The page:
Women in Stem with Dr Sara Sangha

Join us for our monthly Women in STEM series where we showcase and celebrate the achievements of inspiring women in the field. This month we interview Dr Sara Sangha, Associate Vice President of Medical Affairs and Head of US Medical Aesthetics at AbbVie. Over her almost 20 years with Allergan Aesthetics and AbbVie, Sara has actively supported over 15 product launches involving drugs and devices for aesthetics, medical dermatology, body contouring and plastic surgery and is currently responsible for developing and executing US Medical Affairs strategy for AbbVie’s facial aesthetics and body contouring therapeutic areas.

Women scientists nurses and doctors fighting against coronavirus. Feminist steminist illustration. Female Doctors, nurses and scientists together.

Can you tell us about your journey in the field of STEM and the challenges you encountered along the way?

As a female undergraduate student studying pharmaceutical sciences, one of the biggest challenges was not having enough female leaders as mentors. Even today, women make up only 34 percent of the STEM workforce, with men drastically outnumbering women in STEM college majors. So, as you can imagine, I was not surrounded by many women leaders who could provide much-needed mentorship throughout school and my early career. Since then, we have made a lot of progress in STEM fields, and it makes me happy to see more women in STEM providing critical and necessary mentorship to young girls interested in pursuing a career in STEM.

What inspired you to pursue a career in STEM, and how did you overcome any obstacles or biases you may have faced?

Early in my education, I developed an interest in understanding how chemical entities derived from natural resources could be modified and used to fight specific diseases. This interest led me to get my PhD in Pharmacology and Toxicology, where my goal was to learn how chemically and naturally derived medicines could be used to address diseases that affect humans. During my fellowship at Cleveland Clinic, the opportunity to interact with clinicians helped me see the journey of a medicinal entity from the start – through all its research stages to the end, where it had immense impact on patient lives. This interest in seeing a drug or a device move successfully through various stages of development, from the research bench to the patient bedside has always been my North Star. Since joining Allergan Aesthetics in 2001, my role in medical affairs has always focused, in one way or another, on supporting the journey of a drug/device from bench to bedside.

One of the biggest obstacles I faced early in my career was the perception that women often quit their career to achieve a work-life balance. This resulted in many research fellowship programs not providing leadership opportunities to women due to a fear that the women would eventually quit. It took a lot of hard work to convince the leaders in my research fellowship that I was not going to quit the program I had committed to pursuing. There weren’t many women in leadership roles to begin with and even fewer who I could use as role models as I navigated my early research career and personal life. However, when I came to Allergan Aesthetics, I was exposed to both male and female leaders in Medical Affairs/R&D who were extremely supportive. It was the first time I had experienced the power of having allies and mentors. Seeing these women leaders thrive in their roles, while sharing their experiences and mentoring the next generation of leaders inspired me to stay the course and pursue my passions.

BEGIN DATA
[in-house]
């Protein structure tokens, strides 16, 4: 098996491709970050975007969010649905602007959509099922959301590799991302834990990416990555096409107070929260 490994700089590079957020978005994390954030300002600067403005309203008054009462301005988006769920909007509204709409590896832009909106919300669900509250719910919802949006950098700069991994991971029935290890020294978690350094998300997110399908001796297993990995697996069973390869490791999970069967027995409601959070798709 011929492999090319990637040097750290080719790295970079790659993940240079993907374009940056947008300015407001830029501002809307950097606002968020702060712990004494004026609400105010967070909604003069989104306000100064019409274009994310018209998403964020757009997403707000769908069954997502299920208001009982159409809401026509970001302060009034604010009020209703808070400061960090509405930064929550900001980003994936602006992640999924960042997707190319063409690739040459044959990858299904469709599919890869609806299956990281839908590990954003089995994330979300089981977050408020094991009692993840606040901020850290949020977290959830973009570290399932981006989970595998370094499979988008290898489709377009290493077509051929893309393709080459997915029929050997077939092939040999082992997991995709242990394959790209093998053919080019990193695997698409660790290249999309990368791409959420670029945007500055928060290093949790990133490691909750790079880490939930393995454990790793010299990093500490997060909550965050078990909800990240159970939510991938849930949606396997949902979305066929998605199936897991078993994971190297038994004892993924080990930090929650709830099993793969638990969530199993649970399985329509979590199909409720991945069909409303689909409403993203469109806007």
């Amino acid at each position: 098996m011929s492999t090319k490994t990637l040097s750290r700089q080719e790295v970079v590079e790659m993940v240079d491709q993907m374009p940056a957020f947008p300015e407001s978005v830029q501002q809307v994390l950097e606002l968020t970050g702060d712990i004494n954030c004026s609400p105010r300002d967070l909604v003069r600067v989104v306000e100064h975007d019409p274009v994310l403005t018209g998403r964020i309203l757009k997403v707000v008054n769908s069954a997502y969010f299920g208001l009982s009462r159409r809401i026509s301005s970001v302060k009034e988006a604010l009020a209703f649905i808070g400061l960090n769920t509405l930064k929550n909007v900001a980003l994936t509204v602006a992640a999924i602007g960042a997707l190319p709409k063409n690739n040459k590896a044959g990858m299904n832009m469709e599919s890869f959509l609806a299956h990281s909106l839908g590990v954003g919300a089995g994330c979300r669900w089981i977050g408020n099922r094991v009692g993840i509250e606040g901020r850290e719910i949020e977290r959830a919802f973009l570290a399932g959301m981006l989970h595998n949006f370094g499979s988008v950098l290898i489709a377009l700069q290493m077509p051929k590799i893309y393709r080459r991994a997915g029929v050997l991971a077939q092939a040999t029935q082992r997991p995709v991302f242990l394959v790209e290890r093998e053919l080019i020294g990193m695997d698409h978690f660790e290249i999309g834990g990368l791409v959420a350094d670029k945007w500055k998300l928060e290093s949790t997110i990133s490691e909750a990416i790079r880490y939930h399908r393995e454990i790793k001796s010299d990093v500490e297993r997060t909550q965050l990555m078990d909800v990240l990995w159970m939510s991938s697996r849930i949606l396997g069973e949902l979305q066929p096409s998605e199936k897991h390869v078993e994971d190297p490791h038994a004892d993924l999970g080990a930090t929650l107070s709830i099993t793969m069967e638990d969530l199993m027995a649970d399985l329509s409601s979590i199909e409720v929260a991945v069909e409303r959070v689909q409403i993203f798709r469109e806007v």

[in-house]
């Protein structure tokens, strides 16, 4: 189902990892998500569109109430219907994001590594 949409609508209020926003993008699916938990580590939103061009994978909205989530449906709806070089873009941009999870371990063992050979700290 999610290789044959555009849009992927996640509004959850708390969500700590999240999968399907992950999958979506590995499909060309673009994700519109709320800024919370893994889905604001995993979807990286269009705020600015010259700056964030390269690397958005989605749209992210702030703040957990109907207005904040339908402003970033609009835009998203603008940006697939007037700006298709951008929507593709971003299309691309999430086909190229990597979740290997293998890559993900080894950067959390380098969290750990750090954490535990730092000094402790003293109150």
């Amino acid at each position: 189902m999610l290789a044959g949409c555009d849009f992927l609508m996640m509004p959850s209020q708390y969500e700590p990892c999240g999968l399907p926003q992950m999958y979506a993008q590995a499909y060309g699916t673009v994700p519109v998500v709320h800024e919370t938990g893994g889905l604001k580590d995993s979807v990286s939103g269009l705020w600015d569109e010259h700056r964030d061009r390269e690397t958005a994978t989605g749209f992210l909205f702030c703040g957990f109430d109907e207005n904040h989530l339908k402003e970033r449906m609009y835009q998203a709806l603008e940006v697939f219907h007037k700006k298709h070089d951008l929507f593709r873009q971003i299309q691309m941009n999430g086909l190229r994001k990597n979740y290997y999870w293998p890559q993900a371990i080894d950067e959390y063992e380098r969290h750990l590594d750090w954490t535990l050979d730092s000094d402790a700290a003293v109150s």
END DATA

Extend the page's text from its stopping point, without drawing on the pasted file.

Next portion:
Could you share an example of a specific project or research that you have worked on and the impact it has had in your field?

Working for a company that aims to empower and advance women and girls in STEM is incredibly motivating. I am proud to be involved in Allergan Aesthetics’ initiatives like our partnership with Girls Inc. We host Empowering Confidence Workshops where girls ages 13-18 get paired with women mentors, like me, and leaders in STEM. The workshops aim to build confidence, teach practical skills to identify the mentees’ passions, and allow impactful relationships to flourish. Hearing the personal stories and career paths of the mentors helps the girls navigate a path forward in STEM, and for me and other mentors, we leave feeling refreshed and hopeful that the hurdles for women in STEM are becoming easier to jump over.

We are now in the sixth year of the Girls Inc. partnership, and are most recently working on a new program, PROJECT ACCELERATE, designed to accelerate young women’s career trajectories. This program has the potential to reach 100,000 girls, and I am confident that as the impact of Girls Inc. and similar programs grow, so will the number of girls and women entering STEM fields.

How has your research in STEM contributed to advancements or improvements in your field, and what potential future applications or implications do you foresee based on your work?

Science is our foundation at Allergan Aesthetics. Every innovation is generated through a rigorous scientific discovery and development approach, which helps ensure product quality and builds customer confidence and patient trust. We research new indications for existing products as well as develop next generation biologics, devices and technologies that target the underlying causes of aging.
For example, an aspect of our research is focused on developing the next generation of hyaluronic acid-based based fillers. This research is fascinating to me, and our findings have the potential to expand the offerings of the aesthetics industry even further.

As a woman in STEM, what unique perspectives or strengths do you believe you bring to your work?